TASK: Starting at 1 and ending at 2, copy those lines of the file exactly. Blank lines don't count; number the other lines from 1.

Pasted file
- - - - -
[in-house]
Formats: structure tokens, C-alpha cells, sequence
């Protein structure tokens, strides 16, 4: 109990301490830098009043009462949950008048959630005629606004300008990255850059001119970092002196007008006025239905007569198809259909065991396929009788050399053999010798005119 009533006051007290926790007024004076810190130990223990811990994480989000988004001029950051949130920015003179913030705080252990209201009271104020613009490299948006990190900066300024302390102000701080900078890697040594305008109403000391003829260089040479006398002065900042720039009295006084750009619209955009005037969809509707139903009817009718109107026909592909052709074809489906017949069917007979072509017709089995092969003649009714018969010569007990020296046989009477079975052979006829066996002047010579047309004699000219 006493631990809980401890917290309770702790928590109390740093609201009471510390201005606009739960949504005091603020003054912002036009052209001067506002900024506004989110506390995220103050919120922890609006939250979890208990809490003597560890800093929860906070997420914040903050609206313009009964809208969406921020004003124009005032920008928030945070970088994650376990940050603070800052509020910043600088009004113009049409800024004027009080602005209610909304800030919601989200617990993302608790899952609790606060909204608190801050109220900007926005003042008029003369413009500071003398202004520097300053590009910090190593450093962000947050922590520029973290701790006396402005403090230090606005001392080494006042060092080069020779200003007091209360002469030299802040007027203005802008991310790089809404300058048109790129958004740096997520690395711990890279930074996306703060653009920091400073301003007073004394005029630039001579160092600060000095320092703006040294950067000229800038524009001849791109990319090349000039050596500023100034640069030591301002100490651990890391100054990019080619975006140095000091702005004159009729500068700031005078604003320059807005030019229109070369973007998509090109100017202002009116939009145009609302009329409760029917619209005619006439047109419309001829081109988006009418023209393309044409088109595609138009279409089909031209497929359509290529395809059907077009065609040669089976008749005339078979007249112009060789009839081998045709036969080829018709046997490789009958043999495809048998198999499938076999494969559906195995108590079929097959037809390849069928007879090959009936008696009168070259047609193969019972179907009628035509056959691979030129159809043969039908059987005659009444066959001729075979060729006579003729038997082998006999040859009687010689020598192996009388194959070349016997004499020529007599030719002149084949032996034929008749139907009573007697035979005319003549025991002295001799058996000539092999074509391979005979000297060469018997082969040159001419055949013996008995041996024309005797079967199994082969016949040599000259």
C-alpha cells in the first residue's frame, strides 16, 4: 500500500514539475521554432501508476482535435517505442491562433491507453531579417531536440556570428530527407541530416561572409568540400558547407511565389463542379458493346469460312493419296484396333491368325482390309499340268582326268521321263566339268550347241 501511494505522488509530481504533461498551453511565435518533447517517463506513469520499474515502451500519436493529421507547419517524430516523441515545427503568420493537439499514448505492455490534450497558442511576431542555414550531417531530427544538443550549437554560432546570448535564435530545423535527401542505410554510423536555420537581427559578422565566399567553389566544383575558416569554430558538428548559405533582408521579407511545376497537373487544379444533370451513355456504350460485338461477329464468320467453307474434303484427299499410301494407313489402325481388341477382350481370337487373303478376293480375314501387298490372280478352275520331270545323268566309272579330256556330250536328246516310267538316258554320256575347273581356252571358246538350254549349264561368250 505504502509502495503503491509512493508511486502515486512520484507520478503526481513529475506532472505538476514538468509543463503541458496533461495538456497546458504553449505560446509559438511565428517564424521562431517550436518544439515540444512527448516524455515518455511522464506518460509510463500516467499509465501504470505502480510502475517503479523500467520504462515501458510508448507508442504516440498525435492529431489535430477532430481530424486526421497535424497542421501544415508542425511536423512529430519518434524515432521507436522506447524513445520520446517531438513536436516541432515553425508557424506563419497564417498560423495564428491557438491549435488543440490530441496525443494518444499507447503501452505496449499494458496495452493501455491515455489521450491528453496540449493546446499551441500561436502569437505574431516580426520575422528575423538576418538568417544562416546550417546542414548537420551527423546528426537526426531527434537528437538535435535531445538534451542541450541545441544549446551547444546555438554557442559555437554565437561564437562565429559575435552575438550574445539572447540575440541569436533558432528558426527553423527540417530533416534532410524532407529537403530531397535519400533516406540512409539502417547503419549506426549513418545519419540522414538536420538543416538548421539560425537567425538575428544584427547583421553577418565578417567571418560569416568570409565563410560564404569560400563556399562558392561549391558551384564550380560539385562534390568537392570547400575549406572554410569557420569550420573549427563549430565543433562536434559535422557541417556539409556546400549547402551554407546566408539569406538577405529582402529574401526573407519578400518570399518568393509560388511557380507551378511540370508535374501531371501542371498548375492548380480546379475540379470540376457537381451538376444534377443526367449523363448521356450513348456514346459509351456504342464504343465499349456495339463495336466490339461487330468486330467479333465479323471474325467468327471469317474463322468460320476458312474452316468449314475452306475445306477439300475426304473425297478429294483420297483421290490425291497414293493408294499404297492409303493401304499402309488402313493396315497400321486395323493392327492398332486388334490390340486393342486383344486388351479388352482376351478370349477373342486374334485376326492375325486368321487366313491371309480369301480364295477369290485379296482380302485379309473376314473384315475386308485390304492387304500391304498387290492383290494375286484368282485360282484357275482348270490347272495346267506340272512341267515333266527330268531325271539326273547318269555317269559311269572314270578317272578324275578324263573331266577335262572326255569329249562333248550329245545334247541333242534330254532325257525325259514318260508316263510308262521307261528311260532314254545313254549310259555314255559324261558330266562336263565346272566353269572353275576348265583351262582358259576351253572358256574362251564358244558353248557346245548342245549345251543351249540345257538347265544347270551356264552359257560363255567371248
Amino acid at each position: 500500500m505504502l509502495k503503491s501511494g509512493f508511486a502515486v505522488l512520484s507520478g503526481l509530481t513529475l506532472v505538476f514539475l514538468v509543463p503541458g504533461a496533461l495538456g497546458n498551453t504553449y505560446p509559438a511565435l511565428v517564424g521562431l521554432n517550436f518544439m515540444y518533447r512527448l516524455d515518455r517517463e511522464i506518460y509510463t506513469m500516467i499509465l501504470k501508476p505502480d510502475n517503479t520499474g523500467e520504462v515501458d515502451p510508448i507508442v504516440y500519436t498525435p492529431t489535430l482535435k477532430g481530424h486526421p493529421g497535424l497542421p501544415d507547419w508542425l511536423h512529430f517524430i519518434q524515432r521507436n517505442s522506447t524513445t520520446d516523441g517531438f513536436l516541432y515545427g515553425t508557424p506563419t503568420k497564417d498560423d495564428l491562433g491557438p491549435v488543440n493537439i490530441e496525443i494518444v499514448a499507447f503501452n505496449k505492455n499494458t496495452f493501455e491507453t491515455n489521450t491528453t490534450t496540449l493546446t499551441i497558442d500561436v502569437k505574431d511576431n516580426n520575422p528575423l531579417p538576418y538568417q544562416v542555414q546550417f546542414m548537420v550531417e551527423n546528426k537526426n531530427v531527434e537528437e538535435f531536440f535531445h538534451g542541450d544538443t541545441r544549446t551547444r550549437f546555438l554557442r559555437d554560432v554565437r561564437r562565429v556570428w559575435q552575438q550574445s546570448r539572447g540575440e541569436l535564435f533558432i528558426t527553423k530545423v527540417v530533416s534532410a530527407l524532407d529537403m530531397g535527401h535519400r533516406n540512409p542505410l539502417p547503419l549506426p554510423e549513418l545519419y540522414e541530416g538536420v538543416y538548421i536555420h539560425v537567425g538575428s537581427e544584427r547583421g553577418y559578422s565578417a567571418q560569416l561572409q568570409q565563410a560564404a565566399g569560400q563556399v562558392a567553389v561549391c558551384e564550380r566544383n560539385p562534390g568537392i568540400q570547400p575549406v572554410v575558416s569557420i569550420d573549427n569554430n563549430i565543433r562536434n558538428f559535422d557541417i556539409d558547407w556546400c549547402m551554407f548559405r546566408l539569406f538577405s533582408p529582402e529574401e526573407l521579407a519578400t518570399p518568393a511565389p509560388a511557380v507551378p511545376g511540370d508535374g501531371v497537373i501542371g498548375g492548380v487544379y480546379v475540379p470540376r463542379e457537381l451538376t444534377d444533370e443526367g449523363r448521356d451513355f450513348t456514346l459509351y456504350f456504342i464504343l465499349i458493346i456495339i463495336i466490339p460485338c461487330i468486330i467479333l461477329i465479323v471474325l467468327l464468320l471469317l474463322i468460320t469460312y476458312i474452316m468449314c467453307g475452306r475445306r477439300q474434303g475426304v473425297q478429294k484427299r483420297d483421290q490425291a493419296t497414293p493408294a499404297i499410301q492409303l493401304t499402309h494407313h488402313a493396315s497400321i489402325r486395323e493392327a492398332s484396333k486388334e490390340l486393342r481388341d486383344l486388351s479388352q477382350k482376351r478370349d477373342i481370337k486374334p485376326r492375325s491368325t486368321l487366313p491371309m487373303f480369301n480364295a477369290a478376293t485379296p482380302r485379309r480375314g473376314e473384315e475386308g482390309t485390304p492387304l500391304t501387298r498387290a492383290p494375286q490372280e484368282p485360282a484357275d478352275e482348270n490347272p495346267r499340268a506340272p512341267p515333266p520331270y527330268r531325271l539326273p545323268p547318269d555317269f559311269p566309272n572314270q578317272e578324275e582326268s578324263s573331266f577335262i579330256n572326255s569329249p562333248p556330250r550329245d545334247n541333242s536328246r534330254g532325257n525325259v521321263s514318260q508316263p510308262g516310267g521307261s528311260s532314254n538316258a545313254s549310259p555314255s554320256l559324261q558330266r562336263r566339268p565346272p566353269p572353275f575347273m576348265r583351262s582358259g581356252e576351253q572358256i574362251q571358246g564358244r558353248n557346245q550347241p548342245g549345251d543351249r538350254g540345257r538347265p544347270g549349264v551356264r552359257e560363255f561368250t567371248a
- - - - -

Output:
[in-house]
Formats: structure tokens, C-alpha cells, sequence